Yeah, Suzie Wong is used to difficulties with bones, but usually it’s just her own bones that cause her trouble (comes with being indescribably ancient, if not much sooner). In this case it’s her reading material (perhaps prophetic bones are also in decline due to sagging advertising revenue?), but being an old (ancient) hand at this, she naturally pulls through.
And she’s dead on target, as you would expect from her, seeing only those parts of the future which are relevant to the storyline. Just like a good B-movie prophetess should – everything else would just cost valuable screentime and require additional, unrelated footage to be shot, so that’s two big no-nos at once. While you’d realistically expect a bit of randomness in this sort of predicting the future, celluloid isn’t that patient.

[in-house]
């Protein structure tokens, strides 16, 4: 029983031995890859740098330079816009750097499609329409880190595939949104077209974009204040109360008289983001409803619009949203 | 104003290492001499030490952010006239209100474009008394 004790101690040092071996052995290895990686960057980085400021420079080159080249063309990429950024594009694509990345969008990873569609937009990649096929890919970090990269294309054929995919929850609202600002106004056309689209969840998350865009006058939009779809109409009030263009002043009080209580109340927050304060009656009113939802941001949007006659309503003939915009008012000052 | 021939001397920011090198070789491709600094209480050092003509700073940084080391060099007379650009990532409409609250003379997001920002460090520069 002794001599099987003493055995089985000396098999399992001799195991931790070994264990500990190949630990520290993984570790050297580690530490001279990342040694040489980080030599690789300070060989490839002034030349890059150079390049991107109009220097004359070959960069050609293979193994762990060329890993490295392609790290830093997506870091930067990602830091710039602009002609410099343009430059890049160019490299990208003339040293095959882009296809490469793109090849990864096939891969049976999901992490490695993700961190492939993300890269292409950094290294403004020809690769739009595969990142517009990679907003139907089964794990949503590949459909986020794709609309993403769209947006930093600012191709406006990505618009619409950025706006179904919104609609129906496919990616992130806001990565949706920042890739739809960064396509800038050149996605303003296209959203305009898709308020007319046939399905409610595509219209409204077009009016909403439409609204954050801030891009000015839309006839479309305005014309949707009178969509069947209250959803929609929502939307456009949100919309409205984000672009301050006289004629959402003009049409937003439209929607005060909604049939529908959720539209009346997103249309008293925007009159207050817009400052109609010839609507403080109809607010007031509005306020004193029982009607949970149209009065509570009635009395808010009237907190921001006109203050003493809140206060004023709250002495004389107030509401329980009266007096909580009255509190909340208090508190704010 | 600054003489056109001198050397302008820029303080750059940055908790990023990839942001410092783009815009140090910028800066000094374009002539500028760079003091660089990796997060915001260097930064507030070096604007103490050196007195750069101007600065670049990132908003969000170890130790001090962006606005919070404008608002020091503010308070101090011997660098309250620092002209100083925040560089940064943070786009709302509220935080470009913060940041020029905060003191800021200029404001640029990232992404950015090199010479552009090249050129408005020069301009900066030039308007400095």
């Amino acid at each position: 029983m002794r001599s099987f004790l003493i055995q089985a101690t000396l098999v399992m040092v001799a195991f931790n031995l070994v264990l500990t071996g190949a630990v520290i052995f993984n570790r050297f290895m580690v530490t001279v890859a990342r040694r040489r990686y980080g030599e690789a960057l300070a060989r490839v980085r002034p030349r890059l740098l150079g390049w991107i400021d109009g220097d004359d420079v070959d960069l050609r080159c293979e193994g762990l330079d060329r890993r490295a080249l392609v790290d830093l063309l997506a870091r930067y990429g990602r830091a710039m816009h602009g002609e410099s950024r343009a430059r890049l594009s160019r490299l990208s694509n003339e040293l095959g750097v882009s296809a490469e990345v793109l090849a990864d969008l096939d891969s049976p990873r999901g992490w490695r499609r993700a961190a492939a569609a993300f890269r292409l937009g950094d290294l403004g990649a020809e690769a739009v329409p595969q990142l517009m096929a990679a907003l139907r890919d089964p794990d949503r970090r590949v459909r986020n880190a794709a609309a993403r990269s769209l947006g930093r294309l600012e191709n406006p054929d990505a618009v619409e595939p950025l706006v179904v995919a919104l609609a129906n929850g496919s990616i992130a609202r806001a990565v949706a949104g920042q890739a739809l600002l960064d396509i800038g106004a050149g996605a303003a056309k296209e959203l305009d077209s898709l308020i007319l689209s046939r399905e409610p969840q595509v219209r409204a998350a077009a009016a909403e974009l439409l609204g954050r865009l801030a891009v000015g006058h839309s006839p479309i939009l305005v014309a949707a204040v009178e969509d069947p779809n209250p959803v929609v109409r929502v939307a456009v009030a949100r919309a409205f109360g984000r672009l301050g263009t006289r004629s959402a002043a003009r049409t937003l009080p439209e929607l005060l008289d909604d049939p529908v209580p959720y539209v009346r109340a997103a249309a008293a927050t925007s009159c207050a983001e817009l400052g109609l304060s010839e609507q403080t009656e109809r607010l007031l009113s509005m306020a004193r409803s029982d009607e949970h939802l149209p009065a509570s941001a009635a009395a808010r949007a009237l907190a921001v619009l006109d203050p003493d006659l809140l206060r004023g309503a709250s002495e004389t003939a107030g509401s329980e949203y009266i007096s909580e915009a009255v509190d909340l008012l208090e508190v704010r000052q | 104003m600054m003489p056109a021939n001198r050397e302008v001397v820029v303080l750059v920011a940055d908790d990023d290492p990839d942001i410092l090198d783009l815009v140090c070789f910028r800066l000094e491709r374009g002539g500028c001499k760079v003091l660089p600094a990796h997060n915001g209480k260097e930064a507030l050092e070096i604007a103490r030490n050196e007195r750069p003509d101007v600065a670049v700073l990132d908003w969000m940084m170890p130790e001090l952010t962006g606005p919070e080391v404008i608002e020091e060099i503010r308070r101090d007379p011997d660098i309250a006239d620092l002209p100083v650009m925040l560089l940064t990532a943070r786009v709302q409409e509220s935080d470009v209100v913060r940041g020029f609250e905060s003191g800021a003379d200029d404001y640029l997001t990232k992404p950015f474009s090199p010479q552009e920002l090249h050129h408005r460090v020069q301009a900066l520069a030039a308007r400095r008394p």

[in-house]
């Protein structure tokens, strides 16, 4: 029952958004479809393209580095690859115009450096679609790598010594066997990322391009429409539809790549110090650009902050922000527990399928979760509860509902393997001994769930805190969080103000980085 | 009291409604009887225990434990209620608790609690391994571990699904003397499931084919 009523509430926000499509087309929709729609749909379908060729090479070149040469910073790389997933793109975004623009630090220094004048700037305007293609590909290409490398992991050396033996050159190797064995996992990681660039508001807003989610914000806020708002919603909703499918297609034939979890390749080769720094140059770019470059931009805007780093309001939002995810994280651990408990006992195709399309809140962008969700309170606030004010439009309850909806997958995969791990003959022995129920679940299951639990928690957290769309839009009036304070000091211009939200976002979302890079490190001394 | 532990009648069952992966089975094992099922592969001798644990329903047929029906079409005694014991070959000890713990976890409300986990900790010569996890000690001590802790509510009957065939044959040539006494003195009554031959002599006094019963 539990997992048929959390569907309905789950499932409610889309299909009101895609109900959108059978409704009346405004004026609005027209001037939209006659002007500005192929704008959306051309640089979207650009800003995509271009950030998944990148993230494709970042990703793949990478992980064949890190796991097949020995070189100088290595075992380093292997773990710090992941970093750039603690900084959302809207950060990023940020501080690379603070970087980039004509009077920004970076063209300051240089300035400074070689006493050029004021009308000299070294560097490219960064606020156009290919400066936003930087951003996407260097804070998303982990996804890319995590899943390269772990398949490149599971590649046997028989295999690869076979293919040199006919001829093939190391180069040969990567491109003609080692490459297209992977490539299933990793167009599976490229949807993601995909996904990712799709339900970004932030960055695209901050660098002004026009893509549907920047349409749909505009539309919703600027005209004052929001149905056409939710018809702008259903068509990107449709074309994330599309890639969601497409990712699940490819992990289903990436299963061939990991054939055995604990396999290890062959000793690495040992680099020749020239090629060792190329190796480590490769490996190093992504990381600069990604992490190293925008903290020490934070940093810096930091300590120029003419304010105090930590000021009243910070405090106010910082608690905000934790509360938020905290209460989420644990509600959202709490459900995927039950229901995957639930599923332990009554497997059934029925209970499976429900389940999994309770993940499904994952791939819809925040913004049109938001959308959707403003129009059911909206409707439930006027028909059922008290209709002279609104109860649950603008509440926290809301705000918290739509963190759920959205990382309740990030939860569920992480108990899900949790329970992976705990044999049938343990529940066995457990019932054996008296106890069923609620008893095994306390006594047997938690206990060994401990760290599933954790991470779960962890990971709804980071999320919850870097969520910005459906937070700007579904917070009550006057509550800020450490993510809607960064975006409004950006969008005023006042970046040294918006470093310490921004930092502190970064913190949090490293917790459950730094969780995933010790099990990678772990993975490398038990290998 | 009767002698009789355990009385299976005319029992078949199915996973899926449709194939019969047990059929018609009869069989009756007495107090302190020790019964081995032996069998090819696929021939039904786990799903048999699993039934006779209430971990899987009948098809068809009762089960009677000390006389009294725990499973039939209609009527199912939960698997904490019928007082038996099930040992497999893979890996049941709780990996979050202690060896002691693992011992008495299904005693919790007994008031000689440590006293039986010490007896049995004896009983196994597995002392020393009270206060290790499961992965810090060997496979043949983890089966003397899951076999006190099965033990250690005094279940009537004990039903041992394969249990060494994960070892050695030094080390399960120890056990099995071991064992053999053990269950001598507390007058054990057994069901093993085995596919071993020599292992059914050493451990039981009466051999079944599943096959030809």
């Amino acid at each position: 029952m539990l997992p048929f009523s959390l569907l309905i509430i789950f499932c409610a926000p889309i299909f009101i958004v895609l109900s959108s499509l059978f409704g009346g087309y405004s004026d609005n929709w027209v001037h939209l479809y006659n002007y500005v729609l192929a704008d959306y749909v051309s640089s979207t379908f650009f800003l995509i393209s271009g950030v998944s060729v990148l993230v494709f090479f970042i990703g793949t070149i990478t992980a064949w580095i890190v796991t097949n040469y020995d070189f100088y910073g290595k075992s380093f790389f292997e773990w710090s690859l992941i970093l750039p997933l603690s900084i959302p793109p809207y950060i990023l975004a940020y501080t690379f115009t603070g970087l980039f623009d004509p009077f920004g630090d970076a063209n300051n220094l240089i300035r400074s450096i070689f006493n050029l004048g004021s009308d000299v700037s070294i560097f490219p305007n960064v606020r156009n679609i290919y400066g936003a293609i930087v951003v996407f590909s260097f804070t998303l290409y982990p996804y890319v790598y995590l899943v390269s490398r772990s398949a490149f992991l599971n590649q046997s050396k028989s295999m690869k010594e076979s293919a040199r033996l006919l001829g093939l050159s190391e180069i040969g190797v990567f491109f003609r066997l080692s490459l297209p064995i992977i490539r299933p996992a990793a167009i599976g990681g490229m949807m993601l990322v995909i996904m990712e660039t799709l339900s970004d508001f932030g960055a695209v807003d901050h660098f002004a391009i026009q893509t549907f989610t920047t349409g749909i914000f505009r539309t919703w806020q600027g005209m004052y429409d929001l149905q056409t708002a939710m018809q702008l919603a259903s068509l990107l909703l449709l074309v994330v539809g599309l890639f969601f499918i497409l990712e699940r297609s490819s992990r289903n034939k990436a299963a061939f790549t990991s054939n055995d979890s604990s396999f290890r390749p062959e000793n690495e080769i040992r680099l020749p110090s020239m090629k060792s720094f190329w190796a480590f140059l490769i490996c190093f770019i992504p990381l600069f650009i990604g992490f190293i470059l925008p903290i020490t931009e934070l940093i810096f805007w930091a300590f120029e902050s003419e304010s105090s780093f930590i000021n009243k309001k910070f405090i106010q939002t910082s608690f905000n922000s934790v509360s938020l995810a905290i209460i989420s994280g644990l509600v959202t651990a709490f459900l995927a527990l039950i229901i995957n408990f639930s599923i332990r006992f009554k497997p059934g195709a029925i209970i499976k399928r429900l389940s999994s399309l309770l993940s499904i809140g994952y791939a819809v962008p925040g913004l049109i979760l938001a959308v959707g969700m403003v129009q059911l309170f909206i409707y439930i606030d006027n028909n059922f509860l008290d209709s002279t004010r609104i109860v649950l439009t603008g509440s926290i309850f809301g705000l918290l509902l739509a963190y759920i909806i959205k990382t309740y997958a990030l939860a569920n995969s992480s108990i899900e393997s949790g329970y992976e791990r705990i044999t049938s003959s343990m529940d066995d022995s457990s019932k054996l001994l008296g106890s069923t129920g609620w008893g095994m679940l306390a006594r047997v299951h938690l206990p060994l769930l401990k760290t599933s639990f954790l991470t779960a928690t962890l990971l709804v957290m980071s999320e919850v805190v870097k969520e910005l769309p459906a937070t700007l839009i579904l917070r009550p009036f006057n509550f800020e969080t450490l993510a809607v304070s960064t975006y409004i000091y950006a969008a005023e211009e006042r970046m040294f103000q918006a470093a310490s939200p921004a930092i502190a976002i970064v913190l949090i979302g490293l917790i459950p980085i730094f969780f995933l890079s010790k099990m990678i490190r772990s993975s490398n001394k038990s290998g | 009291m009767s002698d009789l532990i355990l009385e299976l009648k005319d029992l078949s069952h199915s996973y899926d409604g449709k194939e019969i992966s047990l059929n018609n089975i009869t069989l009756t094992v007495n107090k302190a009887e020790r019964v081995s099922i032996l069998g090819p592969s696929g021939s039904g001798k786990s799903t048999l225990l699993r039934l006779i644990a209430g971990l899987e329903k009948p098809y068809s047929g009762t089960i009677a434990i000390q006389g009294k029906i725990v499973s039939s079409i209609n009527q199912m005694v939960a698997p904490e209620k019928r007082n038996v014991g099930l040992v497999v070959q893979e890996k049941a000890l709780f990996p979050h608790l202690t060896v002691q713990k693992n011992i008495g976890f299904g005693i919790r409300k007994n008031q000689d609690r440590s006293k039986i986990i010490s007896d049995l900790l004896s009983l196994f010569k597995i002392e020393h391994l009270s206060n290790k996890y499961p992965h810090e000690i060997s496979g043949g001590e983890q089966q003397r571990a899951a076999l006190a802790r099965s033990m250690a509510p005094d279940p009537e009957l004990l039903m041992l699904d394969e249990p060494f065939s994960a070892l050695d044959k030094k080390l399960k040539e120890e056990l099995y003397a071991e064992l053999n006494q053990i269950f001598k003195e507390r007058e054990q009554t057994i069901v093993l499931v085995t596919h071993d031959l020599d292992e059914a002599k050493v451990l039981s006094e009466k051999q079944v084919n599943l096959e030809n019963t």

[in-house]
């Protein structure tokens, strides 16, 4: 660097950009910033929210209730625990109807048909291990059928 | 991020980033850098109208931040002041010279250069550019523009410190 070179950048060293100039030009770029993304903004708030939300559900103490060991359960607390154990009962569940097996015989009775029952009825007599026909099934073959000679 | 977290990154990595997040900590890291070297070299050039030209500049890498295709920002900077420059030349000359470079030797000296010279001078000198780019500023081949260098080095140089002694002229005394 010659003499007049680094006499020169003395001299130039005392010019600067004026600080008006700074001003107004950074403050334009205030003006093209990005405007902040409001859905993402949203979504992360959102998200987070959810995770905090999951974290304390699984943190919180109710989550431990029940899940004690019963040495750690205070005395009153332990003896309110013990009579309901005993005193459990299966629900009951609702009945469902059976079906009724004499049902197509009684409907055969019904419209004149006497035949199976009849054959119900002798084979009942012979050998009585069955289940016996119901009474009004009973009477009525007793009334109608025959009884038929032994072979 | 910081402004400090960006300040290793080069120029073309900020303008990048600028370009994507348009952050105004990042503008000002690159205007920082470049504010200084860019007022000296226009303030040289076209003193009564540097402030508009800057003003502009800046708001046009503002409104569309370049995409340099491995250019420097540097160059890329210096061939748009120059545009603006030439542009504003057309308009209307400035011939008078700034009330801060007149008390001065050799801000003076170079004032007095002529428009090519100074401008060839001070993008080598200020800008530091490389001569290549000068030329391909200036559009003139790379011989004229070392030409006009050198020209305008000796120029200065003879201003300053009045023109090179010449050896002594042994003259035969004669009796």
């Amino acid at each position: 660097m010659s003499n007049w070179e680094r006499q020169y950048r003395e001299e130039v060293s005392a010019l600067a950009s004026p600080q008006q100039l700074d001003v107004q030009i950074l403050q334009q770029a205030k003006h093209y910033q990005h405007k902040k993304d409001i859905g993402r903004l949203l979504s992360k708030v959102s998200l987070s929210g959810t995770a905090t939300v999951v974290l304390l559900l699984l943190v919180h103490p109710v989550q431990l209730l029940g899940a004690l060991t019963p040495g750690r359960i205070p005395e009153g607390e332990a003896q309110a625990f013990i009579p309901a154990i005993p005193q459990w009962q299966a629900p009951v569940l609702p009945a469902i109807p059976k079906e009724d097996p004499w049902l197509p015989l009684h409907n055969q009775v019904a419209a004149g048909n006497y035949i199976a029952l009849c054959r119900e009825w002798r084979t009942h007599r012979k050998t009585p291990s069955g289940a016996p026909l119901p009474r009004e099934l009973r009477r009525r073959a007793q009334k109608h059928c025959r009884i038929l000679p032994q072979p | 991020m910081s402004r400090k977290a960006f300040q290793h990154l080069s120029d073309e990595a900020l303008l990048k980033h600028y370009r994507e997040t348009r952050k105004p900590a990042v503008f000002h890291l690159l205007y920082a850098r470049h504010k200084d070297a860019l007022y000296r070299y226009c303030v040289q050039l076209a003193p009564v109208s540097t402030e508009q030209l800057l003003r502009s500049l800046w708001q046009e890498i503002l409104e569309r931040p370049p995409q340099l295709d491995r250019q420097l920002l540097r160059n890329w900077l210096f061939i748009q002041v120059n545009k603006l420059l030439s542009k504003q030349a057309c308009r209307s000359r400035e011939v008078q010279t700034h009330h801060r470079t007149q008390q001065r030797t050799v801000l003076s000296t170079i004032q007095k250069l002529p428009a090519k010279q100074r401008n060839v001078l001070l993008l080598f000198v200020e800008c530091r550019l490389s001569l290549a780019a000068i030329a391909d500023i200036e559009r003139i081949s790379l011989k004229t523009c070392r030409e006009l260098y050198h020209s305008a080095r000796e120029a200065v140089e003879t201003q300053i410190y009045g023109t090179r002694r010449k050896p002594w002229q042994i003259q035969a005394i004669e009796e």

And what she sees is Snuka meeting a sticky end. Admittedly, that dovetails exactly with what everybody else he’s ever met has also predicted for him*, but this is probably the first time he got it as a professional opinion.
Fortunately, Ms. Wong sees not only the problem, but an immediate solution as well! That’s one of the key advantages that magic has over science. Although her proposed solution isn’t entirely fresh, in the sense of “unheard of”…in fact, it seems that that amulet isn’t only somewhat familiar to Snuka, but to Dr. Dutchman Fu, as well. Although that doesn’t necessarily imply that he’s done any opposition research on Snuka’s past – it might as well be that Ms. Wong just hawked the same magic amulet to him in some completely different context.
More on Monday.
* he heard that so often when he was a kid, for a while he actually considered “gonna-meet-a-sticky-end-kid” as his official nickname. “Hi, I’m Snuka “gonna-meet-a-sticky-end-kid” Sand**” was his usual form of introduction.
** Dorne, Egypt, what’s the difference?.